Custom Solaris System Administration Labs are excellent, clear how-tos covering at least Solstice DiskSuite Command Line Configuration, Configuring A NIS+ Master/Home Directory Server and Clients, Configuring Solaris Jumpstart Without a Name Service, and Generic Interactive UNIX Shell Prompts. Provided by Jon C. LeBlanc,
Unix Certified Instructor.
Halvard’s Cookbook for Using DLTs on SunOS 4.1.x and 5.x explains how to set up and use DLT 2000 and 4000 half inch tape drives. Old but highly useful document for configuring a “non supported” drive.
Increasing the number of ptys: The truth about sadcnt, nautopush, pt_cnt and npty is the truth from Casper Dik, trying to stamp out the myth.
Serial Console on a Sun or SGI System is an excellent how-to for serial console connections. Covers ports, wiring, terminal settings. Great pictures.
Solaris Fact Sheet and SunOS Fact Sheet are great quick-references for the release dates, costs, supported hardware, graphics engines, UI, and much more. Part of a comprehensive Operating System Technical Comparison from OSdata.com.
Solaris OS, Networking and Others FAQS contains valuable tip sheets on (at least) Printing, migration, networking, multi IP, TCP/IP, routing, Sendmail, DNS, NFS, automounter, NIS, NIS+, FTP, Disksuite, power management, error messages, OS/architecture matrix. We’re glad these have been posted. From Electronic Business Solutions, Inc.
Solaris 2.x FAQ edited by Casper Dik.
Solaris 2.6 Official FAQs includes lists of new features, whitepapers, and more. See also the Solaris Support site from Sun.
Solaris 7 Product Line FAQs from Sun Microsystems.
Solaris 7 Resources at Kempston is a great collection which covers PPP, configuring mail (SMTP, fetchmail/POP3), installing software, gcc, TCP wrappers, samba, and more. Maintained by Mike Mann.
Solaris Developer Connection has all the latest downloads, code samples, patches, FAQs, technology articles, training information, drivers, compatibility lists, driver development information, boot floppies for Solaris Intel and demos for the Solaris operating environment.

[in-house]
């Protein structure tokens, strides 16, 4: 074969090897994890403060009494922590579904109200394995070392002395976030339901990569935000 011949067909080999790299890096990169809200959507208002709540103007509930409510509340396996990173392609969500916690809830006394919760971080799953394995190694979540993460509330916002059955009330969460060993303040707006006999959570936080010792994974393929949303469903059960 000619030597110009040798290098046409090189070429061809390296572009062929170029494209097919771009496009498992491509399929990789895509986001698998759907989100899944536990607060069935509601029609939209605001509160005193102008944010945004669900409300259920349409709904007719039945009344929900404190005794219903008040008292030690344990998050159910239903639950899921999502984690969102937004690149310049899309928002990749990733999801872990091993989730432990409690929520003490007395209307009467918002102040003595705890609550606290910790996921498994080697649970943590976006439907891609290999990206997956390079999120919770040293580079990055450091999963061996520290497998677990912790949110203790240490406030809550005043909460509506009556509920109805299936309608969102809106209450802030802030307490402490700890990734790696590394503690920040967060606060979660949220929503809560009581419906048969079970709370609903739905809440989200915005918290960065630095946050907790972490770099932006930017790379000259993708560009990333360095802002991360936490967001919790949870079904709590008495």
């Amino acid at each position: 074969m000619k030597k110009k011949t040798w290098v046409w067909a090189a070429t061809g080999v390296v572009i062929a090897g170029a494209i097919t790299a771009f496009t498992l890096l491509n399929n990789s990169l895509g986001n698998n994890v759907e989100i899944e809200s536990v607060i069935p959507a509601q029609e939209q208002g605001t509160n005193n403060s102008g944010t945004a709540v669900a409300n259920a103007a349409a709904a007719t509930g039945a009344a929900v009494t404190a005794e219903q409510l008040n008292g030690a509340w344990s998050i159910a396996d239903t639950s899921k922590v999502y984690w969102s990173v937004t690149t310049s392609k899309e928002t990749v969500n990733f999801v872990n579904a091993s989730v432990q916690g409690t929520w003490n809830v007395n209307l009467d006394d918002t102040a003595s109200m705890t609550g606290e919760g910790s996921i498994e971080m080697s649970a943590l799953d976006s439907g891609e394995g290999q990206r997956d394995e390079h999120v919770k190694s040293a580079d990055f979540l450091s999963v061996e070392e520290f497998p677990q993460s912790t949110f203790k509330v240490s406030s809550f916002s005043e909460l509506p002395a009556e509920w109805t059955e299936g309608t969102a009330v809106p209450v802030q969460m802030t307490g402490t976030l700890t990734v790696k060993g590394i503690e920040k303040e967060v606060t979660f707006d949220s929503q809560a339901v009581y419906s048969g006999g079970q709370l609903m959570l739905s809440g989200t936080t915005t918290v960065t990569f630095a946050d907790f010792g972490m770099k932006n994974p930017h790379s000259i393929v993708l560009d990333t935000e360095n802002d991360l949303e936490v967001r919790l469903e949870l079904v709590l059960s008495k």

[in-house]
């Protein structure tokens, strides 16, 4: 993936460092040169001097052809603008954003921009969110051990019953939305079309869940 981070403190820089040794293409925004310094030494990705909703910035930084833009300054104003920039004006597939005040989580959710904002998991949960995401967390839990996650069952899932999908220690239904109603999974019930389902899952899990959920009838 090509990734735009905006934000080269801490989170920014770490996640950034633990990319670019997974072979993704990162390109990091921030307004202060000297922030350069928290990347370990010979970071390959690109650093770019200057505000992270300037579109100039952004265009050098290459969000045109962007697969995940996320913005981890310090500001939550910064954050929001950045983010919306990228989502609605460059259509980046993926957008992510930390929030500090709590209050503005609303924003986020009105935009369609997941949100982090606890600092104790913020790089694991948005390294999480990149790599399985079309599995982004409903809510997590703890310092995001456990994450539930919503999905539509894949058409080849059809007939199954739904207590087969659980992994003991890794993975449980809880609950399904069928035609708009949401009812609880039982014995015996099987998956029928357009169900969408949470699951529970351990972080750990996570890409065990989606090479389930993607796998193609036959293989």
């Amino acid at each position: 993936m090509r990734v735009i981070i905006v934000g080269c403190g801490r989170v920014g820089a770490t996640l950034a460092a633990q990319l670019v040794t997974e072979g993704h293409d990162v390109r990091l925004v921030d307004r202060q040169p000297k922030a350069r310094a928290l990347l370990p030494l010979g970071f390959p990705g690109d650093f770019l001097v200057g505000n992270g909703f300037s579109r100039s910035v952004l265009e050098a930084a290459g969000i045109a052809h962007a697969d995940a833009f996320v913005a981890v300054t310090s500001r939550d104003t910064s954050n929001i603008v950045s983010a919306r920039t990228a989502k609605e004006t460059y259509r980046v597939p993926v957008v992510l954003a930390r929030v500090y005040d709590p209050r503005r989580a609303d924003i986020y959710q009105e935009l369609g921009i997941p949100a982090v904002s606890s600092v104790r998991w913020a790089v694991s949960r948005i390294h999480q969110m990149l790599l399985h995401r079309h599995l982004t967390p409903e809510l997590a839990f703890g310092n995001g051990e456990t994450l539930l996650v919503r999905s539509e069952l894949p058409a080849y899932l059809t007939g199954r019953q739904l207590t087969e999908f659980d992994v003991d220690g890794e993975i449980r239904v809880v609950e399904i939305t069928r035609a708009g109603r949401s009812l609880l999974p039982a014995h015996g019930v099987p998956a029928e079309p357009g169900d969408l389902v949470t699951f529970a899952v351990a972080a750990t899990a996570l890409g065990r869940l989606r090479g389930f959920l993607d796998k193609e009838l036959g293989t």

Solaris OE Guide for New System Administrators contains the most relevant 20% of technical information you will need to know when working with Solaris and Sun platforms and should answer 80% of your Solaris questions. Well done from the folks at Sun’s BigAdmin.
Solaris Volume Management using your choice of Solstice DiskSuite or Veritas volume manager. Excellent information on installation and maintenance. Extensive reference guides.
Sun Blade 100/150 FAQ Wiki, Unofficial FAQ covering hardware, software and firmware.
Sun NVRAM/hostid FAQ, by Mark Henderson.
Sun Managers FAQ edited by John DiMarco. Don’t miss the Sun Managers Read Before Posting information.
Master Sun format.dat, maintained by John DiMarco.
Sun Hardware FAQ covers older Sun models, from the Sun-1 through Sun-4. No longer maintained, but still a useful reference from James W. Birdsall.
Sun Colormap FAQ explains how to eliminate colormap flashing and answers lots of other colormap questions. Well-written by David Tong and Sun Microsystems.
Sun FrameBuffer FAQ is loaded with useful info, tools to determine and configure your Sun frame buffer, dual-monitor info, monitor and lots of other video info. Written by David Tong and Sun Microsystems. Also see the
FrameBuffer History Lesson
Sun ONE Architecture Guide provides a technical overview of the components and functionality available from Sun for developing and deploying Services on Demand. The guide breaks the architecture into six easy to understand sections.
Custom Solaris System Administration Labs contains very good how-tos on (at least) Solstice DiskSuite Command Line Configuration, Configuring A NIS+ Master/Home Directory Server and Clients, Configuring Solaris Jumpstart Without a Name Service, and Generic Interactive UNIX Shell Prompts. Written by Jon C. LeBlanc.
The CNS Guide to NIS+ explains how to install, configure, maintain, and troubleshoot Solaris NIS+. PDF and MS word documents. Written by Stuart Kendrick.
FAQABOSS: FAQ About Buying an Old (Used) Sun System gives info about older Suns’ architecture, enclosures, names, equipment. Maintained by Brian Brush.
Graphical monitor/keyboard with serial console: This Sun Infodoc explains how to use a serial console, while having a login also available on the normal Sun monitor and keyboard. Sun’s title for this Infodoc 18318 is “How to run dtlogin on a Solaris [TM] 2.5.1 or higher machine with a ttya console”.
Historical Sun Performance is a comparison table showing Sun models from the SS-1 to U-10000 in MHz, cache, benchmarks, and more. See MobileDyne Public Information for more info on PC fdisk partitions and Unix, Solaris x86 installation, Solaris EIDE drivers and BIOS LBA, mounting PC FAT filesystems on Solaris and more.
LDAP Setup and Configuration (PDF) for Solaris minibook describes how to set up, configure and administer Solaris LDAP client and server systems. Written by Sun Microsystems.
Solaris 8/9 workstation installation (PDF) describes how to install Solaris on a workstation, using DHCP with Cable modem/DSL, and how to add a printer. Written by Howard Welsh.
Solaris Root Shell Mini-FAQ tries to clear up some common misconceptions about changing root’s shell.
Using SPARCPrinter with Ghostscript covers the basics of getting this working on Solaris 2.6. Very useful, since Newsprint isn’t supported on Solaris 2.6.